Transfers to and from the hotel and airport by private taxi were spot-on.
Still quite ‘rough around the edges’, Santa Maria was a really interesting little town to stroll along the beach, or up and down the couple of streets and try out some of the many bars, cafés and restaurants. We particularly liked ‘Zum Fischermann’, a well-established restaurant away from the beach run by a German couple, with excellent and good-value (mainly fish-based) food, and ‘Cape Fruit’, a really quirky and colourful little café at the far end of the main street, offering healthy juices, smoothies, pancakes, wraps, etc. in a wonderfully peaceful and shady setting. One tends to get approached regularly by the locals encouraging you to go to the local market and spend some money, but no one is particularly unpleasant or insistent. It all tends to live up to the ‘no stress’ general ambience.
Excursion: included in our package was a day tour around the island. This was with eight other tourists of different nationalities in a small bus led by a delightful, friendly and interesting guide. We visited the Pedra de Lume salt flats (opting just to take slightly other-worldly photos rather than float in the salty waters); paddled out with a guide into Shark Bay to get close to (10 to 15 metres away) the sharks; visited the little port and a shop in Palmeira where we tasted some of the locally brewed alcoholic beverages; were wowed by the “Blue Eye” at Buracano; saw mirages in the desert and the harsh everyday life of the Sal people in and around Espargos. Lunch, in a newly purpose-built two-storey canteen-style restaurant to cater for tourist groups, was actually very good. All told, a very full and extremely interesting and enjoyable day.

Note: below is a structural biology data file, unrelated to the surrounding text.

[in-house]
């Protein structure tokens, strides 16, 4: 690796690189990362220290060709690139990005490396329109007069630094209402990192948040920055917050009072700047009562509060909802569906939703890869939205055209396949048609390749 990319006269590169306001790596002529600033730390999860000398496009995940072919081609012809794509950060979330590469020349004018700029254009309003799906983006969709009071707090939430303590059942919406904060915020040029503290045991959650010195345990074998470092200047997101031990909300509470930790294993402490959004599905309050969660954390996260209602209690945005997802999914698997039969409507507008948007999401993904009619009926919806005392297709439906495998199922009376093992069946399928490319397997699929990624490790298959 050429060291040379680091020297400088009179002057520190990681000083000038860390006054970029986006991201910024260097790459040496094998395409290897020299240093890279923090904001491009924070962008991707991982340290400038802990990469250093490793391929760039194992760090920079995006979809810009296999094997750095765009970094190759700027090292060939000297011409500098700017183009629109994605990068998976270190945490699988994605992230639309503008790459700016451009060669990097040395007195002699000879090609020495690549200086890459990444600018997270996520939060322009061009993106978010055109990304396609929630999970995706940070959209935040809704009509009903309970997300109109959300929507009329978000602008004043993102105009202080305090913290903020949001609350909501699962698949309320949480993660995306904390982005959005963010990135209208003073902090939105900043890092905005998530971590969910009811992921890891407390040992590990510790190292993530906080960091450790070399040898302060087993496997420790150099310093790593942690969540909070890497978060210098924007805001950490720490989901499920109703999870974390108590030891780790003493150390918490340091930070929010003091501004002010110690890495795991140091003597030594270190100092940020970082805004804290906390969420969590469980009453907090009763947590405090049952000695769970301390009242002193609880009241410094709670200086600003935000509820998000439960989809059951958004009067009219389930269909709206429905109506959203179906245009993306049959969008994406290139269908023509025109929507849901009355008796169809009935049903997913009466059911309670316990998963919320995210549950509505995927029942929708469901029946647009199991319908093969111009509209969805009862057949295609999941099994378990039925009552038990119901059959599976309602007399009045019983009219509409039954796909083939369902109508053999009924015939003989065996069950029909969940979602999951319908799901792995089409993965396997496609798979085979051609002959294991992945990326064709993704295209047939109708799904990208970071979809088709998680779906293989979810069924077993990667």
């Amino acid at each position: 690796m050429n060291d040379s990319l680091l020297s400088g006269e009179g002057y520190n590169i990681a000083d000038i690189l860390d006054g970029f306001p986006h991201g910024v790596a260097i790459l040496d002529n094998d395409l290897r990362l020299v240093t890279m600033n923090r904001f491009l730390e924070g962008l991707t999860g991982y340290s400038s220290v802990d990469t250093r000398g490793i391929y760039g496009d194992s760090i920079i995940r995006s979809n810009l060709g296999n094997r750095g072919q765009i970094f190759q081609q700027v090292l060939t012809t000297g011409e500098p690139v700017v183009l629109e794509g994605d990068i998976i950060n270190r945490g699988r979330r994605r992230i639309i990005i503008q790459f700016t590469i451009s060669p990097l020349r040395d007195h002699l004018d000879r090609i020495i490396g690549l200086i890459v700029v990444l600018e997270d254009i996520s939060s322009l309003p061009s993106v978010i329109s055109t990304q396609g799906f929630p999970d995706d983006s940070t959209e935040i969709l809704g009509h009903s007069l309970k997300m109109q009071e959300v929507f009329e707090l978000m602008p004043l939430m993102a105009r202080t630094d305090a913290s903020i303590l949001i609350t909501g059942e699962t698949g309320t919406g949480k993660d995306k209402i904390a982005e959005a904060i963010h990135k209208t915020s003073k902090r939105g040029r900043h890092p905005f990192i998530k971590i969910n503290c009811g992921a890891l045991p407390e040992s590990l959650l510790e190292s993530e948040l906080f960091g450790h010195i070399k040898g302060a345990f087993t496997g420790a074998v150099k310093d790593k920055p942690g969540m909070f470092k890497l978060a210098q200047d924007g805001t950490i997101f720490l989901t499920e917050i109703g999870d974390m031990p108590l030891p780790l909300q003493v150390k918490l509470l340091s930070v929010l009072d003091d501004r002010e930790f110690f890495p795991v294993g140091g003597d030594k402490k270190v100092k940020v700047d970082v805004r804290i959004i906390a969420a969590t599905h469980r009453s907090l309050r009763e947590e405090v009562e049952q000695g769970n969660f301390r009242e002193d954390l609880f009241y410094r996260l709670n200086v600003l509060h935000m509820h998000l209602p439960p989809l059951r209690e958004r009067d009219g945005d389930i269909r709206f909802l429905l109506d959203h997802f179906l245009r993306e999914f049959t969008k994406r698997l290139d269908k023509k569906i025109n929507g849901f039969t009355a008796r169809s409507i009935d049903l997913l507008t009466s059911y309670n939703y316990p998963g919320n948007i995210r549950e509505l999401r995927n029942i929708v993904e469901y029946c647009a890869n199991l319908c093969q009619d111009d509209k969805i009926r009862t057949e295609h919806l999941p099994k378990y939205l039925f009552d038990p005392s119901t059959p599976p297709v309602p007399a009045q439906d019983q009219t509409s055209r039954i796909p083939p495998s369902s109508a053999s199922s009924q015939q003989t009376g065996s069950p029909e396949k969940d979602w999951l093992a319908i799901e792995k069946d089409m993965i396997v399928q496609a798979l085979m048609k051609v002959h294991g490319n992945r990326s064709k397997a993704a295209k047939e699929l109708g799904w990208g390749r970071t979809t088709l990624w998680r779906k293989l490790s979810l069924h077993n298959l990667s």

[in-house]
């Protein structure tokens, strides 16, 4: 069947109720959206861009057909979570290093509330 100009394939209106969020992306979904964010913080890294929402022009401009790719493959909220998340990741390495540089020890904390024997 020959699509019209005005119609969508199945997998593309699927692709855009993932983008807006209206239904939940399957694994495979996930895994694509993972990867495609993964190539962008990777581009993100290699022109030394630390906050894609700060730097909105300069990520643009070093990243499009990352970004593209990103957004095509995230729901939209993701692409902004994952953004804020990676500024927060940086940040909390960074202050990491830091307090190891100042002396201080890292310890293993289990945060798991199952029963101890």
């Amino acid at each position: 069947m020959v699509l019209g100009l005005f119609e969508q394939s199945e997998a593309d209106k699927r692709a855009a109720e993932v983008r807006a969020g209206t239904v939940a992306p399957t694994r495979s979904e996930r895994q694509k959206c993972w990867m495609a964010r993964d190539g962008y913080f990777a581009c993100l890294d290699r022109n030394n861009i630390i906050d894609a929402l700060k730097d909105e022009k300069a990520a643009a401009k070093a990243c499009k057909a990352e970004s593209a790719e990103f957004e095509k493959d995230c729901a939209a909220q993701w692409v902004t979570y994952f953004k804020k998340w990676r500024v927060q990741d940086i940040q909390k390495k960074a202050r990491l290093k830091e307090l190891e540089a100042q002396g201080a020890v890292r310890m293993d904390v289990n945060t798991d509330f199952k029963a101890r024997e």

Pedra de Lume
Despite the haphazard layout of the airport whilst the new Nelson Mandela terminal is being built, we were successfully met by our taxi-driver and driven to the Pestana Tropico hotel. A different category of hotel entirely from the Morabeza, but it was comfortable enough and met our needs. Our room was not available yet on arrival, so we accepted the offer of a larger room overlooking the sea rather than the pool. This hotel seemed to be geared up for businessmen rather than tourists despite the beautiful pool in the centre. Breakfasts were good, but we weren’t tempted to dine in the restaurant – it looked expensive and devoid of atmosphere despite claiming to be the ‘best restaurant in Praia’.
Praia itself had more the feel of a bustling capital city, although definitely more African than European. Not a lot to see in the main Plato district; we found wandering around Santo Antonio more interesting: a real mix of everyday life and the ‘diplomatic district’, where the huge Chinese embassy is adjacent to the huge Russian embassy and a large United Nations building!
Plato district square
For eating, we would highly recommend ‘Chef Teresa’ in rua Prainha just around the corner from the Pestana Tropico for an evening meal, and any of the ‘Pao Quente’ bakeries for a coffee and a snack.